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Grant number: FA-50468-04

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FA-50468-04

Cornell H. Fleischer
University of Chicago (Chicago, IL 60637-5418)

A Muslim Life in Learning and Politics: 'Abd al-Rahman al-Bistami of Antioch (d. 1454)

'Abd al-Rahman al-Hanafi al-Bistami al-Hurufi (b. Antioch ca. 1375, d. Bursa 1454), a peripatetic Muslim polymath, spent a life located, in all senses, at the intersection of the extraordinary political and spiritual contestations his era witnessed. Both a legist and a mystic, he systematized and popularized occult sciences--particularly his gematric "science of letters and divine names"--and apocalyptic lore, all of which he taught to the leading scholars of his day and the princes he advised; for centuries he remained the leading authority on Last Things. In addition to some thirty works on topics ranging from medicine, to the occult, to history and cosmology, Bistami left a unique autobiographical memoir (a rarity in medieval Islamic letters) of his life in learning within a highly experimental religious and intellectual environment. I will examine and analyze his still unpublished Arabic corpus, in conjunction with his biography set in its fluid political context, in order to 1) delineate the esotericist, antinomian, and chiliastic currents underlying late medieval Islamic intellectual life, and 2) examine the role that these currents played in the sacralization of the new dynasties that founded, around the turn of the sixteenth century, the early modern regional empires which dominated Islamdom until the early twentieth century.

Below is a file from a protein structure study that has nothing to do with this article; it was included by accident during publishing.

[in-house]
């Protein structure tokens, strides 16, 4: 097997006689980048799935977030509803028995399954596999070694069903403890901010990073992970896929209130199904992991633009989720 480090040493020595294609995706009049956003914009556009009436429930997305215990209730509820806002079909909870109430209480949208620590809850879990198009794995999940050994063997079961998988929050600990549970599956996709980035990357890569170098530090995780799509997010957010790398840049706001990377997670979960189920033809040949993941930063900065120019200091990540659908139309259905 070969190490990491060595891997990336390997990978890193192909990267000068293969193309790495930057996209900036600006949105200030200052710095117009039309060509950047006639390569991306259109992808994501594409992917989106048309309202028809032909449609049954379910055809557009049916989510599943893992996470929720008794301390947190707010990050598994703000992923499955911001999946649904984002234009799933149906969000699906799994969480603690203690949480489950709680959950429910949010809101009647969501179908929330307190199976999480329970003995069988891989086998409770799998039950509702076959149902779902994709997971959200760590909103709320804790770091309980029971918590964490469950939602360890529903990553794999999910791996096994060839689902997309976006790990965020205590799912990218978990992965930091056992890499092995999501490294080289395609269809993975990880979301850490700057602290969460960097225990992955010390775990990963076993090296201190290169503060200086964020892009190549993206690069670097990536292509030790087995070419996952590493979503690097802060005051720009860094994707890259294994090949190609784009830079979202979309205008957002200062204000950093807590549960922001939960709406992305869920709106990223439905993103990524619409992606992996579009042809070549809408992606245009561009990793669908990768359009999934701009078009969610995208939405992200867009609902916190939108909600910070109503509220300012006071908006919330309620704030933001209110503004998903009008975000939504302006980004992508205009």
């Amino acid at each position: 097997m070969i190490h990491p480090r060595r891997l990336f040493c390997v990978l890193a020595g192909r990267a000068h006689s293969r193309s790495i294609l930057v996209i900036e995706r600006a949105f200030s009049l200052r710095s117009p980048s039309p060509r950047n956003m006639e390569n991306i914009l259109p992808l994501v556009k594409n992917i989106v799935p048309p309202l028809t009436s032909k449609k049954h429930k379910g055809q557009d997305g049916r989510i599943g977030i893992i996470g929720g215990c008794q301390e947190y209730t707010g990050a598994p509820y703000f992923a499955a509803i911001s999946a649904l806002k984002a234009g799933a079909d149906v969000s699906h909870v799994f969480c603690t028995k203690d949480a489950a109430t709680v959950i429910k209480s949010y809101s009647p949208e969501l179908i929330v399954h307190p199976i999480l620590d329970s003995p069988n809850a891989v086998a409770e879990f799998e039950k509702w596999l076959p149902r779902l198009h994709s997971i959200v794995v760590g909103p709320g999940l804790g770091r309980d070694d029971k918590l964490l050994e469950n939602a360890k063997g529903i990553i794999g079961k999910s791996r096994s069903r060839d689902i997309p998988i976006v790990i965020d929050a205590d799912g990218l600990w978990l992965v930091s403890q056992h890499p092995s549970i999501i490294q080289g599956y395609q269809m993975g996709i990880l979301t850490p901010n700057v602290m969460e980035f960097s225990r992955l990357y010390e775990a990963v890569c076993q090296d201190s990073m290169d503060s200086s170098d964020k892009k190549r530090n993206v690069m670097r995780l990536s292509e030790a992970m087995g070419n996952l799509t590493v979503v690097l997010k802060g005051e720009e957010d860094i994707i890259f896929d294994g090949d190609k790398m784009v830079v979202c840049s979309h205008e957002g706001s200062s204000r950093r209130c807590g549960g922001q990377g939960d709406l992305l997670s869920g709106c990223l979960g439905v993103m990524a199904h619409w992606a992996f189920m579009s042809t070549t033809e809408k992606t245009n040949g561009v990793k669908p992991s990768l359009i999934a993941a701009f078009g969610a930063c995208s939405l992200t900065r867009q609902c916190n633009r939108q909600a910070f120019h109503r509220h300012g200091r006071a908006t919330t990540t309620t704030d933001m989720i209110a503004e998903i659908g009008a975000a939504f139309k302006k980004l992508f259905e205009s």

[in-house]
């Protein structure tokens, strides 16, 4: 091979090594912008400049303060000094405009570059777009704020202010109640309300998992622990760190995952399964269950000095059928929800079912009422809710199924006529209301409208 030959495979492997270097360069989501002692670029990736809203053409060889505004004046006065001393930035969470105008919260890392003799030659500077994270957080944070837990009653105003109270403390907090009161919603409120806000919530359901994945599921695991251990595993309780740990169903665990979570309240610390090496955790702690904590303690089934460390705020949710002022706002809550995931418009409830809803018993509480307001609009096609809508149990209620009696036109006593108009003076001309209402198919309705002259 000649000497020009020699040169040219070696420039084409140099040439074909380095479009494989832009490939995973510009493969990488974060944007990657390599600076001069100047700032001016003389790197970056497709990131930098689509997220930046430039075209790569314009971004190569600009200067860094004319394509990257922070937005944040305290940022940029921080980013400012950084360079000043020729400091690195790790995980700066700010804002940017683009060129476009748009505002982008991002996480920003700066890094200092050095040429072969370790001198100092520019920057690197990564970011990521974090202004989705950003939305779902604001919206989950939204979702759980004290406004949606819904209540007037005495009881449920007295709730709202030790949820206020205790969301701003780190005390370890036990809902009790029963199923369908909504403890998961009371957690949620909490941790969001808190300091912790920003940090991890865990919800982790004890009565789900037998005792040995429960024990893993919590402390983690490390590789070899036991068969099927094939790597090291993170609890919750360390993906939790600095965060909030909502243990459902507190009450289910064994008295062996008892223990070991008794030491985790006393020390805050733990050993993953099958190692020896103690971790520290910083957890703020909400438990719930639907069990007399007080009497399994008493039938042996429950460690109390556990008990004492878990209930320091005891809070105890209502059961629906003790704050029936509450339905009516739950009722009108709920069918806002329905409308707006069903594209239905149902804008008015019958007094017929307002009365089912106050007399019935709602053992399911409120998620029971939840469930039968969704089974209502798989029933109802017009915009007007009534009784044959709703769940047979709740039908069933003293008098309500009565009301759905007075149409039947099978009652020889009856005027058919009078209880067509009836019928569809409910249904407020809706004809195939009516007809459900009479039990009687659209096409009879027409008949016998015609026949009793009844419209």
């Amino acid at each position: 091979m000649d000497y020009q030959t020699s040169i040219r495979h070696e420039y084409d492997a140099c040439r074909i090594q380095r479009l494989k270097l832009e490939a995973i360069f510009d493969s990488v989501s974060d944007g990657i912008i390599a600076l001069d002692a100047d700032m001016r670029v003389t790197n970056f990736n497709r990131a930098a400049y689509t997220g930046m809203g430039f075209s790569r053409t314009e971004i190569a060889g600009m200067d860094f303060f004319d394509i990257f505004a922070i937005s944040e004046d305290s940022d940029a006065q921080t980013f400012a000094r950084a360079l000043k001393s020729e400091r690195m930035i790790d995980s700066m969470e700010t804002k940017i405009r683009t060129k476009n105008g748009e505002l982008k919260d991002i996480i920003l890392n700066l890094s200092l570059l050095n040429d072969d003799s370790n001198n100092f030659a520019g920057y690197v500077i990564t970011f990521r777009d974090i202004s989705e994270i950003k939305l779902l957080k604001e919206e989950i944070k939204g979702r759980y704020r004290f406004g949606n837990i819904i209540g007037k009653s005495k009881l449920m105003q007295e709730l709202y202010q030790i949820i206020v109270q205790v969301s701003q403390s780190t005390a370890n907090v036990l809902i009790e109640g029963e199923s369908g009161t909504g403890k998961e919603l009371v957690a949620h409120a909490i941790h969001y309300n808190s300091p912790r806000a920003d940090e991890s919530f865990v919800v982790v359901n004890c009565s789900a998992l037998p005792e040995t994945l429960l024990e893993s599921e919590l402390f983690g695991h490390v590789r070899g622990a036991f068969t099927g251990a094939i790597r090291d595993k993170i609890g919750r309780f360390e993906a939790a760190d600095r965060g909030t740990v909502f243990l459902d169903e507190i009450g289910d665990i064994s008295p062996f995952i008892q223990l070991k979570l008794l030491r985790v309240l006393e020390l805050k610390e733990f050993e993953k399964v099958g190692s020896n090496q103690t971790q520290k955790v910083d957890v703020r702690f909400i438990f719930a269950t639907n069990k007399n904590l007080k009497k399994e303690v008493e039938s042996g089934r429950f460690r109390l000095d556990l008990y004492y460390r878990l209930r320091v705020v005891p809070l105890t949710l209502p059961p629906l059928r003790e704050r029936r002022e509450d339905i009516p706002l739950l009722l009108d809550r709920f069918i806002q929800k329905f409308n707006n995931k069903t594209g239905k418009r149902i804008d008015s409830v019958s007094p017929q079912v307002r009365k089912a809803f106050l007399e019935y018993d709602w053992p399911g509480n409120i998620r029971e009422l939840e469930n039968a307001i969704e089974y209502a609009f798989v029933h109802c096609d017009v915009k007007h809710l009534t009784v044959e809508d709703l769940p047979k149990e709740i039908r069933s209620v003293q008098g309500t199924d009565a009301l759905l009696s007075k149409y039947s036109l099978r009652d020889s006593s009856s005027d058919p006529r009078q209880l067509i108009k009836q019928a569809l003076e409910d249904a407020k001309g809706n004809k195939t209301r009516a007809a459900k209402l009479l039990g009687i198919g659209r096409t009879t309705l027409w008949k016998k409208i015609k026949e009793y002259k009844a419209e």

[Grant products]

Project fields:
Near and Middle Eastern History

Program:
Fellowships for University Teachers

Division:
Research Programs

Total amounts:
$40,000 (approved)
$40,000 (awarded)

Grant period:
7/1/2004 – 6/30/2005